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Adam Vitale: Don’t increase soda tax in Illinois

Increasing soda taxes would negatively impact restaurant and grocery store owners, eliminate jobs and investment in our community, and could further damage the already fragile economy in Illinois.

By Adam Vitale
President of G&M Distributors, Inc.

I have a confession to make, I drink and sell soft drinks. I also have a sweet tooth and should join ice cream eaters anonymous. If I was a stress eater, and read articles about the state of Illinois, I would be morbidly obese. Recently, some members of the Illinois General Assembly looked to soft drinks as a revenue generating option. Soft drinks are already taxed in Illinois.

Increasing soda taxes would negatively impact restaurant and grocery store owners, eliminate jobs and investment in our community, and could further damage the already fragile economy in Illinois.

I can imagine what you are thinking, this guy is just about self-preservation. You are probably also thinking that soft drinks are the main reason Americans have extra room in their waistlines. I am not just about self-preservation; I am truly concerned for our family of employees at G&M Distributors. Imposing a soft drink tax will further erode our business and most likely result in job losses. It will make my company’s history of giving back more reserved.

In fact, the state of Illinois would make more money on certain products than G&M will. When you couple this with the taxes that we pay, this causes me great pause. I would like to grow our business, but do I want to be in a state that is so unwelcoming to business?

In regard to America’s heftiness, I completely disagree. Over the past decade soft drink sales have declined 12 percent. America’s waistlines have not decreased by 12 percent. In fact, both adult and childhood obesity has continued to rise over the past 12 years. Soft drinks have been removed from schools. Children are still gaining weight. If we are truly interested in solving America’s obesity problem, we need to work together to look at comprehensive solutions that will have a meaningful and lasting impact.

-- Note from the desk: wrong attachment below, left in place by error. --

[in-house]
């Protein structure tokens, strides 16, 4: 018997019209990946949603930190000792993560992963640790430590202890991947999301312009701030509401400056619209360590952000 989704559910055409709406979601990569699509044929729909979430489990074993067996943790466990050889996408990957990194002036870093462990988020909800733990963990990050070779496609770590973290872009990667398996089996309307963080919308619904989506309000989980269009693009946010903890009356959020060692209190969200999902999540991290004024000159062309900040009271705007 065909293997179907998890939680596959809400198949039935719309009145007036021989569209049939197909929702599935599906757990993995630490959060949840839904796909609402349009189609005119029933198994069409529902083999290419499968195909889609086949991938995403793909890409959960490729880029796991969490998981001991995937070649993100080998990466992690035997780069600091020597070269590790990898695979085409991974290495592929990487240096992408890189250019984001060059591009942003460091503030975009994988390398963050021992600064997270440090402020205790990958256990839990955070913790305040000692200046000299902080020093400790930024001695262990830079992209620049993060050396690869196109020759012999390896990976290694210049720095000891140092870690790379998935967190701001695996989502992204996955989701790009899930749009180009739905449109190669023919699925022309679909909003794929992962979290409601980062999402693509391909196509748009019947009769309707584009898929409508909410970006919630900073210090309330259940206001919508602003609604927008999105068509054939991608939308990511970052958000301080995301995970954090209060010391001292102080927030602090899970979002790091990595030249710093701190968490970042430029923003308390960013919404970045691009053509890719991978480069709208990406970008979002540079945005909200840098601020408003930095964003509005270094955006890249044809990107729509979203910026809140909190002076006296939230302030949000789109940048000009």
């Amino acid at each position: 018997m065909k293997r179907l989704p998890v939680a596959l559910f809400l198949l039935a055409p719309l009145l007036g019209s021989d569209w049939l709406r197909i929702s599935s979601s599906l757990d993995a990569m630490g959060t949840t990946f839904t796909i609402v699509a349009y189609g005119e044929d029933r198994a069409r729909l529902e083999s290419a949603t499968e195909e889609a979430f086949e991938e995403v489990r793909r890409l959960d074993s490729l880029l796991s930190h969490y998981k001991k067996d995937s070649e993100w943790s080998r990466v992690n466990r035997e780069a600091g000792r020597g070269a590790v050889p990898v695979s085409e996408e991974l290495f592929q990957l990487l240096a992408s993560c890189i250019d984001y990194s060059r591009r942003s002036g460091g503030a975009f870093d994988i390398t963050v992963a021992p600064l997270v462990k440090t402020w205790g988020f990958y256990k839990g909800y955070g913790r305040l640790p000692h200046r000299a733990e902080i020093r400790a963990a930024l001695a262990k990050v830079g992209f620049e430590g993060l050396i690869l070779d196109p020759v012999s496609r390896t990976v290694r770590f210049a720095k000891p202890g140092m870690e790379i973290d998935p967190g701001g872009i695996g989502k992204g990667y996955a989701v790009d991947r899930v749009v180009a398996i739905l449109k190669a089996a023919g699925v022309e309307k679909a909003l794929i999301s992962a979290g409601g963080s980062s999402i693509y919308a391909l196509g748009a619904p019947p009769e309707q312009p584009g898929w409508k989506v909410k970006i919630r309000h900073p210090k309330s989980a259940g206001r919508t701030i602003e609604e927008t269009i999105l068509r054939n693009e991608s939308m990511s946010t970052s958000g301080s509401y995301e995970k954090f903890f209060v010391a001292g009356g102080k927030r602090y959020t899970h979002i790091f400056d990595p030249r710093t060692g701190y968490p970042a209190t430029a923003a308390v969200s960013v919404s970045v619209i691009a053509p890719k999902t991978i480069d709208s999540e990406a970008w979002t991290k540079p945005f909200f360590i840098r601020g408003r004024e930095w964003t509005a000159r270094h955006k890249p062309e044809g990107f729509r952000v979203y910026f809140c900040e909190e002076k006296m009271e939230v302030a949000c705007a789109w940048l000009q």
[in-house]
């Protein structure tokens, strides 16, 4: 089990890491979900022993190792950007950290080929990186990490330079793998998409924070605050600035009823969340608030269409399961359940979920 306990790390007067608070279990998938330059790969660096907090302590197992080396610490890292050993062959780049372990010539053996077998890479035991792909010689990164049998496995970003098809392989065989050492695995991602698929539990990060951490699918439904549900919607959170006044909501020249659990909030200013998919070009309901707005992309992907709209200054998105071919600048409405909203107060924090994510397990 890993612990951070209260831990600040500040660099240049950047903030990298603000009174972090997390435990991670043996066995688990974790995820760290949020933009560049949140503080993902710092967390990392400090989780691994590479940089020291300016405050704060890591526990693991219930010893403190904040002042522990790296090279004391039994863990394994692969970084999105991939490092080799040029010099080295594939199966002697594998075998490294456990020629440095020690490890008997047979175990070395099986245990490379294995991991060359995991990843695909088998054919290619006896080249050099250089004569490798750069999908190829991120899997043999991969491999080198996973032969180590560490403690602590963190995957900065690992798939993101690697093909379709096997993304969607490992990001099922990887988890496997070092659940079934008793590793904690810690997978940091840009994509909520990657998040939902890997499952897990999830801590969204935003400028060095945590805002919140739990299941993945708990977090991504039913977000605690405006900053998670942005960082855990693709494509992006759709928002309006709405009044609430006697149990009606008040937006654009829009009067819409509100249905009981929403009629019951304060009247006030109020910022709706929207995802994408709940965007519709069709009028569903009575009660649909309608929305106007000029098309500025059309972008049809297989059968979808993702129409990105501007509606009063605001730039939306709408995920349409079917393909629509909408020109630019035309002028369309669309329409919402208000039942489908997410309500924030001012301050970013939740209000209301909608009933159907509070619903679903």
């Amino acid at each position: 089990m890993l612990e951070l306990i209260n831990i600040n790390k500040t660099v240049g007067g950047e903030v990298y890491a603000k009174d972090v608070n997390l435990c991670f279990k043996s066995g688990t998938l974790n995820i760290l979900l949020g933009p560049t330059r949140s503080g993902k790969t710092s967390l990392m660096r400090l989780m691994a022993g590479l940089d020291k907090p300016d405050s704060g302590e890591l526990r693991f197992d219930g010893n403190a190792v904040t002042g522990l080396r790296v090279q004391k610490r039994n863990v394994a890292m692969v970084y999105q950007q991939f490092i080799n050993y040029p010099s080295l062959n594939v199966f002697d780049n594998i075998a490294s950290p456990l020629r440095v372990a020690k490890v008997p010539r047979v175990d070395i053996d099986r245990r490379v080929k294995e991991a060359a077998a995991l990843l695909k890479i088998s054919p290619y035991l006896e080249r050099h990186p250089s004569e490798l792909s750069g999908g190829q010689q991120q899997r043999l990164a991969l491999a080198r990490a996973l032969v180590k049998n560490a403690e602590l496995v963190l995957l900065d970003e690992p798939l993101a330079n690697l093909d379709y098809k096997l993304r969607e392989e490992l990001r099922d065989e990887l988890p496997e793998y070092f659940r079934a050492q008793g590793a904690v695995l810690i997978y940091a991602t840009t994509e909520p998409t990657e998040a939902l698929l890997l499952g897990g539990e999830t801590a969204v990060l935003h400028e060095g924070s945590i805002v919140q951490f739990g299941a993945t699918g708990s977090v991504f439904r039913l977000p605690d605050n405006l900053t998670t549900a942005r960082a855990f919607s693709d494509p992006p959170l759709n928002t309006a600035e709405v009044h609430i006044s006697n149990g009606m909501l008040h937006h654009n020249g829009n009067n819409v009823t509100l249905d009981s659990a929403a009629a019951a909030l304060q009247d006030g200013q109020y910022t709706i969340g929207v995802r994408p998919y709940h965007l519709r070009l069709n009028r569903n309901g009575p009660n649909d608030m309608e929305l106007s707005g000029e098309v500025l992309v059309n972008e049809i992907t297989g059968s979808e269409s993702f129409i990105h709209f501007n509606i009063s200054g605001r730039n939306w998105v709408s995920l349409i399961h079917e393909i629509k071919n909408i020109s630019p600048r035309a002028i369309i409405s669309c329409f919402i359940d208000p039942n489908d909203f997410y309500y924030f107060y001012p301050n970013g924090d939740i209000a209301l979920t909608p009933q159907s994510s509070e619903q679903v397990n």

Simplistic approaches targeting one portion of the items in our grocery carts will not work. It is unfair. Why do we not tax portion sizes of meals, gallons of ice cream, fried foods, popcorn drenched in butter, or iced lattes? Maybe we should regulate how many snacks we eat per day? How about taxing carbohydrate volume; aren’t they today’s problem? Why should we stop with foods that are perceived to be bad for us? What if we imposed a kale tax or a levy on arugula?

Despite the issues in Illinois, I am still optimistic about our state’s future. I want to grow my family’s business, add jobs to our community and give back. This can only happen if we have a state that recognizes the contributions of small business owners who are struggling daily to get by.

It’s encouraging to see state legislators come together after a year-long impasse and pass a short term budget. I hope they can build off this and find a way to address our many challenges without running small businesses like ours out of the state.

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Adam G. Vitale is president of G&M Distributors, Inc., which is a wholesale beverage distributor in Galesburg serving a 24 county region in northern and western Illinois.

Published in The Register-Mail Galesburg July 12, 2016

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